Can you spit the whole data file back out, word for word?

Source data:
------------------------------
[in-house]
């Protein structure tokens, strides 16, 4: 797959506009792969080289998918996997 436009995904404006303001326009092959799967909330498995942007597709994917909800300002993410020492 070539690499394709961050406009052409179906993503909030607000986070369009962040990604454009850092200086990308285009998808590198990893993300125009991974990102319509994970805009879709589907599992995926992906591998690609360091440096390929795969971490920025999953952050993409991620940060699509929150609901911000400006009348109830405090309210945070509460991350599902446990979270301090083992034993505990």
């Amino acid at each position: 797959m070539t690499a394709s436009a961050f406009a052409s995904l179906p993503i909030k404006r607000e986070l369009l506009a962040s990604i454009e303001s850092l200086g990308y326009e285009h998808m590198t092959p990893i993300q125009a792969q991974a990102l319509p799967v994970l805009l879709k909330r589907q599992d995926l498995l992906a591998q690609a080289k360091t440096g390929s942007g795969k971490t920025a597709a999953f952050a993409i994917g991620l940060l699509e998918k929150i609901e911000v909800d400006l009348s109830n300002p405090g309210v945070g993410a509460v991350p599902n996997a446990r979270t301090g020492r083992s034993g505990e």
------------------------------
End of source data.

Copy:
[in-house]
């Protein structure tokens, strides 16, 4: 797959506009792969080289998918996997 436009995904404006303001326009092959799967909330498995942007597709994917909800300002993410020492 070539690499394709961050406009052409179906993503909030607000986070369009962040990604454009850092200086990308285009998808590198990893993300125009991974990102319509994970805009879709589907599992995926992906591998690609360091440096390929795969971490920025999953952050993409991620940060699509929150609901911000400006009348109830405090309210945070509460991350599902446990979270301090083992034993505990």
């Amino acid at each position: 797959m070539t690499a394709s436009a961050f406009a052409s995904l179906p993503i909030k404006r607000e986070l369009l506009a962040s990604i454009e303001s850092l200086g990308y326009e285009h998808m590198t092959p990893i993300q125009a792969q991974a990102l319509p799967v994970l805009l879709k909330r589907q599992d995926l498995l992906a591998q690609a080289k360091t440096g390929s942007g795969k971490t920025a597709a999953f952050a993409i994917g991620l940060l699509e998918k929150i609901e911000v909800d400006l009348s109830n300002p405090g309210v945070g993410a509460v991350p599902n996997a446990r979270t301090g020492r083992s034993g505990e």